Not so long ago, several friends joined approximately 40,000 others in DC demanding action on climate change and opposing the Keystone pipeline. They left Illinois committed to breaking the law and getting arrested in front of the White House, as they put it, in the spirit of Dr. King. The law they broke when they got there was an anti-trespass type ordinance. They sat and waited to be ordered to move. They refused. They were arrested, fined and released the same day.
Being a lawyer, the son of a New York City police officer, and sometimes an activist I couldn't help but wonder when if ever it was okay to violate a law that is not itself unjust, and what Dr. King actually thought about civil disobedience. The paper begins with a brief argument that democratic law is a moral idea. It then discusses in detail the thoughts and actions of Dr. King as they relate to the law, and to law-breaking as a movement tactic. It also briefly looks at contemporary activist thinking on disruption, violence, and law-breaking as a tactic of social change.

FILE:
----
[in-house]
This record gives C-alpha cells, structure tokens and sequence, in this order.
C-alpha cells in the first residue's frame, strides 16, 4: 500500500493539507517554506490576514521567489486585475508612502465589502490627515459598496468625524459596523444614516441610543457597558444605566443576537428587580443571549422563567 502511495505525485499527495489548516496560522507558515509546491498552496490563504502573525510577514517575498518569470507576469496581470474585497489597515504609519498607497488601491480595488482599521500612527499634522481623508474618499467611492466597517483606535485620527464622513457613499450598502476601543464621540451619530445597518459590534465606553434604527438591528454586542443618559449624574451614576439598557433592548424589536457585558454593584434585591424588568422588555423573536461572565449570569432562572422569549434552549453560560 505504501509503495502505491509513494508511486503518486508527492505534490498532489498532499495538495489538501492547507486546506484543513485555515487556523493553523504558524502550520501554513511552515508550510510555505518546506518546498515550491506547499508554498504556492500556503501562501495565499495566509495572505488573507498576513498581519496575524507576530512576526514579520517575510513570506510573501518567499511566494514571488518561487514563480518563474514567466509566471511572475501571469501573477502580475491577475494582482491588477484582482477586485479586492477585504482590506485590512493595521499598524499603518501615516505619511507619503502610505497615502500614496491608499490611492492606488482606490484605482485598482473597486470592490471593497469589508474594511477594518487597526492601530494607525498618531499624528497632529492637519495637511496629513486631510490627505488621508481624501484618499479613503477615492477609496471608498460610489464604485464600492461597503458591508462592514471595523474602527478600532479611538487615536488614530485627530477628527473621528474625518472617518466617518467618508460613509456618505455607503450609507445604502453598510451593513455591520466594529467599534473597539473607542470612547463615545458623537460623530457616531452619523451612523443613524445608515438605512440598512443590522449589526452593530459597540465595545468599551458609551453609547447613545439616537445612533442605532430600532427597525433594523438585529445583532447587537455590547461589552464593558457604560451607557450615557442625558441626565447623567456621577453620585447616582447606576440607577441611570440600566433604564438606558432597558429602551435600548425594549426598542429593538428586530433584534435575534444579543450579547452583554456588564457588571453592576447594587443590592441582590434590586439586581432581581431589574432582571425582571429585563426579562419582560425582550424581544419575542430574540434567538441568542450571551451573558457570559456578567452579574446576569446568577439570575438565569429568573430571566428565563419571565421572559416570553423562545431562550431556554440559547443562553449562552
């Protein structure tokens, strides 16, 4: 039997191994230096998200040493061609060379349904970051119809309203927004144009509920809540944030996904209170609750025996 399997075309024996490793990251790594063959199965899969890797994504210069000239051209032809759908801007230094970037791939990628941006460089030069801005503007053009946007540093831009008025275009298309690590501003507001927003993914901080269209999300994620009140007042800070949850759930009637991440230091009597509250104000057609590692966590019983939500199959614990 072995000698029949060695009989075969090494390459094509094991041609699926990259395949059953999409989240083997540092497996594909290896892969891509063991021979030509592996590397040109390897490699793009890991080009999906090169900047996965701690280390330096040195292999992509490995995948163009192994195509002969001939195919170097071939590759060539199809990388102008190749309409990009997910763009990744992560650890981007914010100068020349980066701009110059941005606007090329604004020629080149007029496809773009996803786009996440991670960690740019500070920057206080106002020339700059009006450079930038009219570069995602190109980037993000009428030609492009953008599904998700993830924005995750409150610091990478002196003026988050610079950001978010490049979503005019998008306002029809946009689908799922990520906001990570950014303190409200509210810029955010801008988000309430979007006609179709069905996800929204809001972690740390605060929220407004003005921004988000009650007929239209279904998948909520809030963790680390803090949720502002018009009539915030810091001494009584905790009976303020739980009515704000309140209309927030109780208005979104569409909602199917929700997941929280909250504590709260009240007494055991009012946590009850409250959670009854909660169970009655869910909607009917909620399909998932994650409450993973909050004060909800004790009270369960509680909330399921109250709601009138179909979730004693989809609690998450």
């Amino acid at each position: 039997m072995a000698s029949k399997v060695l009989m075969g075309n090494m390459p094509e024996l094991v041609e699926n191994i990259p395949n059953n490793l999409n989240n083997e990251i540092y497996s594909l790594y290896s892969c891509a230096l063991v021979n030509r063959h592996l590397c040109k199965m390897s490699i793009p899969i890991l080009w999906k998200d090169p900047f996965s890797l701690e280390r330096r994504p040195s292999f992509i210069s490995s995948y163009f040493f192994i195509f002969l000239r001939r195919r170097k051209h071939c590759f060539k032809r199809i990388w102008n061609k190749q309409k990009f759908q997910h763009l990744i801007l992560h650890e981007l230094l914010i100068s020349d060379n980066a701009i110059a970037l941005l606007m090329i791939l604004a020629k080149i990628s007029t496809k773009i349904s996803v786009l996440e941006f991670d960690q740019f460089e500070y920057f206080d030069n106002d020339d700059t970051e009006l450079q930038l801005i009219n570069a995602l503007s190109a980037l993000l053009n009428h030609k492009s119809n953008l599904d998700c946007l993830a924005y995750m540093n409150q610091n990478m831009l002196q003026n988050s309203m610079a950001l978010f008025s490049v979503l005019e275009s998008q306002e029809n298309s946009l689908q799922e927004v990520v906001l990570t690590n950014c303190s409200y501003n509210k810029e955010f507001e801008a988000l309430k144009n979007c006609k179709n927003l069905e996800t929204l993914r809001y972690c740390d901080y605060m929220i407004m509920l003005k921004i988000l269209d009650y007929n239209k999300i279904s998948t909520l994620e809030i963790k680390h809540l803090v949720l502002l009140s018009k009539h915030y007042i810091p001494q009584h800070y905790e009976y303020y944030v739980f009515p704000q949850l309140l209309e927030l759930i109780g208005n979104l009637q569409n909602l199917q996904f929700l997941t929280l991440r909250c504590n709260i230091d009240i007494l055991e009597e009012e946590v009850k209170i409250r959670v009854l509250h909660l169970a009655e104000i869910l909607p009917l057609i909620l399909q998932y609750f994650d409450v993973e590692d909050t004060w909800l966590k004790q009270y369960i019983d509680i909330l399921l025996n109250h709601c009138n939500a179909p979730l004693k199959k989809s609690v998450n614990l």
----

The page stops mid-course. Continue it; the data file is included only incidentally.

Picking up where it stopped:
Kendall, Walter J.
"Martin Luther King, Jr., Civil Disobedience and the Duty to Obey the Law: Where Do We Go From Here?,"
The Journal of Social Encounters:
Available at: https://digitalcommons.csbsju.edu/social_encounters/vol3/iss1/10